The Boston brace is a type of thoraco-lumbo-sacral-orthosis, or TLSO brace. In fact, it’s the most common TLSO brace in the United States. It’s used primarily for the treatment of children, working to slow the progression of scoliosis in growing spines.
Developed in 1972 by Dr. John Hall and Mr. William Miller of The Boston Children’s Hospital, the brace carries the namesake of the city in which it was pioneered. If you’re looking for a visual, it’s a plastic contraption that wraps under the arms and around the rib cage, lower back and hips.
How the Boston Brace Works
While Boston braces aren’t custom-made, certain measures are taken to ensure the brace fits well enough to be successful. There are several variations to account for scoliotic curves at different points in the spine. While wearing the brace, the Cobb angle should be 50% less than without it. Doctors take an x-ray of the patient while they’re wearing the brace and then measure the Cobb angle to ensure it fits correctly.
The Boston brace is meant to force the spine into a straighter position by compressing the irregular curves in the hopes that they grow more slowly. Strategically placed pads put pressure on the scoliotic curve. An area of relief, or a section of the brace without a pad, is opposite those sections with pads. The goal is to correct the curve by placing these areas of relief where the spinal curve would ideally be. The theory is that the spine will move away from the pressure of the pad and into the area of relief. The pads pressing on the curve of the spine are meant to be uncomfortable, so you’ll naturally to try to position your spine to avoid that pressure.
The brace fits snug to the body, so it can be worn under clothes. But those clothes should be baggier in order to accommodate the brace. Once prescribed, most people should wear the brace 18 to 23 hours per day for three to five years. It can be taken off for a few hours each day to bathe, swim, or play sports.
Disadvantages of the Boston Brace
The Boston brace is only a two-dimensional solution for a three-dimensional disease. The brace restricts and weakens the entire abdomen, making it difficult for the spinal discs to regenerate themselves. When the curve is pushed in without first being stabilized and strengthened, the brace may have the opposite effect, actually leading to an overall weakening of the spine over time. Since spinal discs need motion to regenerate, concerns have been raised that the brace may actually increase spinal rigidity.
People wearing a Boston brace often complain about general discomfort underneath the brace. These complaints include:
- Tight or sore hip muscles
- Weak abdomen
- Increased abdominal pressure
- Sore, red and raw skin
- Intense discomfort in heat
- Restricted breathing
- Inability to bend the torso
- Difficulty with exercise
There can be serious side effects if the brace is too tight, most commonly an inability to breathe comfortably. Or if the brace is pressing too hard against the ribs, there is a possibility that a bowel obstruction can develop. The owner’s manual for the Boston brace warns that if you become nauseated, you should remove the brace immediately at risk of possible death, an incredibly serious (though very rare) side effect.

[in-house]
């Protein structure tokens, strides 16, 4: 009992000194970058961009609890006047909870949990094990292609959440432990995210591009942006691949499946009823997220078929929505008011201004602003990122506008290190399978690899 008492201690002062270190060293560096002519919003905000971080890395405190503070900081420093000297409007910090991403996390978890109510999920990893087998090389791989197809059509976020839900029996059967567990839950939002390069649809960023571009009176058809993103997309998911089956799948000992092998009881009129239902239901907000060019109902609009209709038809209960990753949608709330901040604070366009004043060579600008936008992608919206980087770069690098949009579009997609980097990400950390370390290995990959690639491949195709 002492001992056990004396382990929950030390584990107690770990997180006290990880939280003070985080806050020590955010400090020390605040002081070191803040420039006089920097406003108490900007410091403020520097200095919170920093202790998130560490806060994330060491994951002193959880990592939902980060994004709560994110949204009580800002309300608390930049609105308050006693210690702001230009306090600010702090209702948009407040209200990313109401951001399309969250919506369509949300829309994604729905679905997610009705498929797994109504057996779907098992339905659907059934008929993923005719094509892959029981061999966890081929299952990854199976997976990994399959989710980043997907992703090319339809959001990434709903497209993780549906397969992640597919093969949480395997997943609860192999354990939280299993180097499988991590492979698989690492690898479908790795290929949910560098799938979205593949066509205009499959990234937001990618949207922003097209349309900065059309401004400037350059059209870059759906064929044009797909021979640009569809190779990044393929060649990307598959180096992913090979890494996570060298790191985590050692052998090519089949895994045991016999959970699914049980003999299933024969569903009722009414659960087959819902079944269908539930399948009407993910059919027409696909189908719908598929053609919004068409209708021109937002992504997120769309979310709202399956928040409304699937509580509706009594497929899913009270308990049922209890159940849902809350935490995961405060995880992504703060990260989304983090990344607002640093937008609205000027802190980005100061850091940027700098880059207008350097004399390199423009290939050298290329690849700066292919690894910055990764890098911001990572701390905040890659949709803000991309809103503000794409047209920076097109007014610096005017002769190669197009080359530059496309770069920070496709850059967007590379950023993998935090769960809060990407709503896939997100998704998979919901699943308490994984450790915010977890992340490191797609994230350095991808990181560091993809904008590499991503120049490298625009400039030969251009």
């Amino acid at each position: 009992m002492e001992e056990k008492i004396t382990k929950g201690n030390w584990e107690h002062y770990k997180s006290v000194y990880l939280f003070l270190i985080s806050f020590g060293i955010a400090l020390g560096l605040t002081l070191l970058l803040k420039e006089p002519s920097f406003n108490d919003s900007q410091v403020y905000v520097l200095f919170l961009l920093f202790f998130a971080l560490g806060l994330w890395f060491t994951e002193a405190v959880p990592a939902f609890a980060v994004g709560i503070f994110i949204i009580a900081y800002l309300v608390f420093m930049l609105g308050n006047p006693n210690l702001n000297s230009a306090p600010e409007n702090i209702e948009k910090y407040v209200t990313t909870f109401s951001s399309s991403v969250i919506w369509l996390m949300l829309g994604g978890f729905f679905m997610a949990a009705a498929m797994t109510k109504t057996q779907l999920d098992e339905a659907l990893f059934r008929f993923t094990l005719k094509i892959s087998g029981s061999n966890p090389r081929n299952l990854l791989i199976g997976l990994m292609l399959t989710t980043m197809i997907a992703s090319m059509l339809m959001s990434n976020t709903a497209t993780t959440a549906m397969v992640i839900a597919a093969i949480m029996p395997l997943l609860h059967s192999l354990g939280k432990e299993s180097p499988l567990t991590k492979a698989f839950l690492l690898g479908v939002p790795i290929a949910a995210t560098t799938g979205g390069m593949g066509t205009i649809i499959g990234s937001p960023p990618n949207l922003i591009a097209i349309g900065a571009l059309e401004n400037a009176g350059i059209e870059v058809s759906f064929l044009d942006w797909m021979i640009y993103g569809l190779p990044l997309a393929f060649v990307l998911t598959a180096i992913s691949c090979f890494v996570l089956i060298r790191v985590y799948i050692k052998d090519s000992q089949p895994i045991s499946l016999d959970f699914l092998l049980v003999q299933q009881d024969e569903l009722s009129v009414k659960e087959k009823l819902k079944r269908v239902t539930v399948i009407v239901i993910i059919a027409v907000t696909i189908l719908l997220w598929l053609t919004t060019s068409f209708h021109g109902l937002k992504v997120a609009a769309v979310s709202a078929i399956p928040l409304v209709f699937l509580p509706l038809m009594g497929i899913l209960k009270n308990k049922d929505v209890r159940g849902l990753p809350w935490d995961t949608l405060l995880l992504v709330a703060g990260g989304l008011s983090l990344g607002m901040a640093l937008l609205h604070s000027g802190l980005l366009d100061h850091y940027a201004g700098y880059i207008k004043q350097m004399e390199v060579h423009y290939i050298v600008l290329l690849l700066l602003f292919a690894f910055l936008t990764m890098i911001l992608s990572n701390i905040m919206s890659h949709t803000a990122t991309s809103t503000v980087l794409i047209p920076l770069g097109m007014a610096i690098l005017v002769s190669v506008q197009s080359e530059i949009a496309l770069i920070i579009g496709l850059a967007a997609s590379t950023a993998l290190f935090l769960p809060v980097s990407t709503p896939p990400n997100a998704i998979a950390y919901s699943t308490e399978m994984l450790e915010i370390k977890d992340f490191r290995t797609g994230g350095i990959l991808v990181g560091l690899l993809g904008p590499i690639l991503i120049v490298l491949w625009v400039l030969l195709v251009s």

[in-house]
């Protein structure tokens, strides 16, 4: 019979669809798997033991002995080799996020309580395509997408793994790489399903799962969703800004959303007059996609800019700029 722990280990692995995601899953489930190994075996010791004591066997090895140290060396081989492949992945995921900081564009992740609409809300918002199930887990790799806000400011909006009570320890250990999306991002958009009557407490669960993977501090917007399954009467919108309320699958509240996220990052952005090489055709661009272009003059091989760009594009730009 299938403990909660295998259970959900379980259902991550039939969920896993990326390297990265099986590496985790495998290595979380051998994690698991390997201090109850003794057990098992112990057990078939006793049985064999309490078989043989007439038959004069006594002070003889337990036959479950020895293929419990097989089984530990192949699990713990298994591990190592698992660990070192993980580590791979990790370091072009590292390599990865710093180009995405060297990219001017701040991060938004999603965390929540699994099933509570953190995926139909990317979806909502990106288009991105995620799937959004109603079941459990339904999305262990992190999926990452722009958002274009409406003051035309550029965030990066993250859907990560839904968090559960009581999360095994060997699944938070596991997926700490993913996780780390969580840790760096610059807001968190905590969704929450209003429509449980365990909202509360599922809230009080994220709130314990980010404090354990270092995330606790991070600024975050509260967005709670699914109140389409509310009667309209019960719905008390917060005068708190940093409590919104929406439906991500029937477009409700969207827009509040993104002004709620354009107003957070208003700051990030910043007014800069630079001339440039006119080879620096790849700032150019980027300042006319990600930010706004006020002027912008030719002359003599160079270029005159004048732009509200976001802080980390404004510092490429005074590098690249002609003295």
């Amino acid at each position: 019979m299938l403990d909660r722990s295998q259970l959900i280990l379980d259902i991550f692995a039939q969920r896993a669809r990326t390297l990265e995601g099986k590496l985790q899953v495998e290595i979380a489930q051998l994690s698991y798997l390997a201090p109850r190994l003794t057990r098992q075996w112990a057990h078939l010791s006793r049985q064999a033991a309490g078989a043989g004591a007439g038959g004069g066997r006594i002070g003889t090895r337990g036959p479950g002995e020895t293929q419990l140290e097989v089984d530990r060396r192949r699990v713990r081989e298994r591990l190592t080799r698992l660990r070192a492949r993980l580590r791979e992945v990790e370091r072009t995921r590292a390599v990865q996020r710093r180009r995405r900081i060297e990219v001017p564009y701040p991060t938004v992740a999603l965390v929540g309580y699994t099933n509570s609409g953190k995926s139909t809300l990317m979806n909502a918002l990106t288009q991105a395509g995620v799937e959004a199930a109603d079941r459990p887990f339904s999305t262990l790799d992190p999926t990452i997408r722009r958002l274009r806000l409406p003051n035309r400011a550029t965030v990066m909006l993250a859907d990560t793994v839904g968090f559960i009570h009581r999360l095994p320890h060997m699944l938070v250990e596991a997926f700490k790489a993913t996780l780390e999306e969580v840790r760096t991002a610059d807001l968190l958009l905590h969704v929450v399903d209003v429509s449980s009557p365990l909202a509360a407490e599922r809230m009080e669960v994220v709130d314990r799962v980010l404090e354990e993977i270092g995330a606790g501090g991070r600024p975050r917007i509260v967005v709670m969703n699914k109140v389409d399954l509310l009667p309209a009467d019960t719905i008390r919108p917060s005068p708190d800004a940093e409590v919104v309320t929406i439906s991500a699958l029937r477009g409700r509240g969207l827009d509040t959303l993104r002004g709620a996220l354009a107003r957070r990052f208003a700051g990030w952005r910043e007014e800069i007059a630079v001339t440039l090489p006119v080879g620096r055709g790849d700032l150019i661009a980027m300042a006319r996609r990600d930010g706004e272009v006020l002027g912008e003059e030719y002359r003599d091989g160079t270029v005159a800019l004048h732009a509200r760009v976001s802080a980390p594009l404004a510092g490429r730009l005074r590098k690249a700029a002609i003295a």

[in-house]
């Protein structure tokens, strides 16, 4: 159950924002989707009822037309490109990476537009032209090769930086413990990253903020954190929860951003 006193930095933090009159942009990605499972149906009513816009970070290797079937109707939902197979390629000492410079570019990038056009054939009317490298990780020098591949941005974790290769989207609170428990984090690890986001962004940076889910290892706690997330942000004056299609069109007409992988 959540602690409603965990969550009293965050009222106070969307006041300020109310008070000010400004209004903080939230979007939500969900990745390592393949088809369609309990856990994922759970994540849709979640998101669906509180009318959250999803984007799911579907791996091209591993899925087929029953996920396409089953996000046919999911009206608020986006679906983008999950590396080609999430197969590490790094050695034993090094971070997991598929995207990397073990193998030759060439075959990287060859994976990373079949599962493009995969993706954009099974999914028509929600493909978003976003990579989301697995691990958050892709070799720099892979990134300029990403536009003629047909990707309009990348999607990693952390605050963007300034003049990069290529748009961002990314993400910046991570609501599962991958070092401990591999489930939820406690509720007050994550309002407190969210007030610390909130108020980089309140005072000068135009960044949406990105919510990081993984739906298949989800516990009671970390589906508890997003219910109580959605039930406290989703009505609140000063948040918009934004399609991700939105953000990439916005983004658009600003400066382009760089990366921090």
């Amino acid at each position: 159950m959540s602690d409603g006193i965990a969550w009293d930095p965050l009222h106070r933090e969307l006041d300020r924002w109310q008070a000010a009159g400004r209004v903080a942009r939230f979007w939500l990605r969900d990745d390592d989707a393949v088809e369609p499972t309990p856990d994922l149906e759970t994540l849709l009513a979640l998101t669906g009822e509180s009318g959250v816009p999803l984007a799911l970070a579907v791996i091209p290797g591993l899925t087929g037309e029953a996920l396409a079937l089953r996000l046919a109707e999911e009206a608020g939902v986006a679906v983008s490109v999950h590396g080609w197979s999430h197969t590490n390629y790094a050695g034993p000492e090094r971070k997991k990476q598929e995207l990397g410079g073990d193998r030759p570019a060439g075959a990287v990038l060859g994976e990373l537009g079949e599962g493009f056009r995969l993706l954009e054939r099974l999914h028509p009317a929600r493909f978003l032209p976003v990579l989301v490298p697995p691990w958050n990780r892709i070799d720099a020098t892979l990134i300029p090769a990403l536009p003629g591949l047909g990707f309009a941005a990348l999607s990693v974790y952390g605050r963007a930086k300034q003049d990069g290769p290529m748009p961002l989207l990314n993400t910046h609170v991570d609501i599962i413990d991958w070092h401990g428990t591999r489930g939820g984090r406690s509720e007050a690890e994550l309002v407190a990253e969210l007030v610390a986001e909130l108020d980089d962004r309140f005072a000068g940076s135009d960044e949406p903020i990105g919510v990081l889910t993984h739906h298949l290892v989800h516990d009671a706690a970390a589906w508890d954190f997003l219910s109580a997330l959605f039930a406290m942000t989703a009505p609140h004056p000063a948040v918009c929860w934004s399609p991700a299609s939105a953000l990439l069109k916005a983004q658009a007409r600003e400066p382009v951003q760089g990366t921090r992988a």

We’re obviously a little biased since we’ve developed an alternative treatment for scoliosis patients that don’t want to pursue bracing or surgery. But if you’d rather try a treatment that doesn’t carry the potential for such cumbersome side effects, we want you to know there are hopeful and holistic alternatives to bracing.
Strengthening and rehabilitating exercises and adjustments can work to actually correct the curve, instead of working to merely slow down the progression of scoliosis. And unlike with the Boston brace, with alternative scoliosis treatments, like the CLEAR scoliosis treatment, the only side effect is a possible muscle soreness, similar to what you’d feel after a good workout.
A personalized, scoliosis-specific routine often achieves better results than a brace. However, all exercises, adjustments, and therapies should be prescribed according to each individual patient’s unique spinal configuration. These exercises are designed to increase strength and mobility in the spine and its surrounding muscles. They improve balance, coordination and achieve a more natural position of the spine.
Knowing all of your options and being able to weigh the pros and cons is always helpful when making a crucial medical decision like this. Think about what’s most important to you, as well as all the possible ways to achieve your spinal health goals. It’s important to talk to your doctor about all of your treatment options and make the decision that’s right for you.
Are you considering the Boston brace as a treatment for scoliosis? Have you worn one in the past? We’d love for you to share your thoughts and experiences with us in the comments below.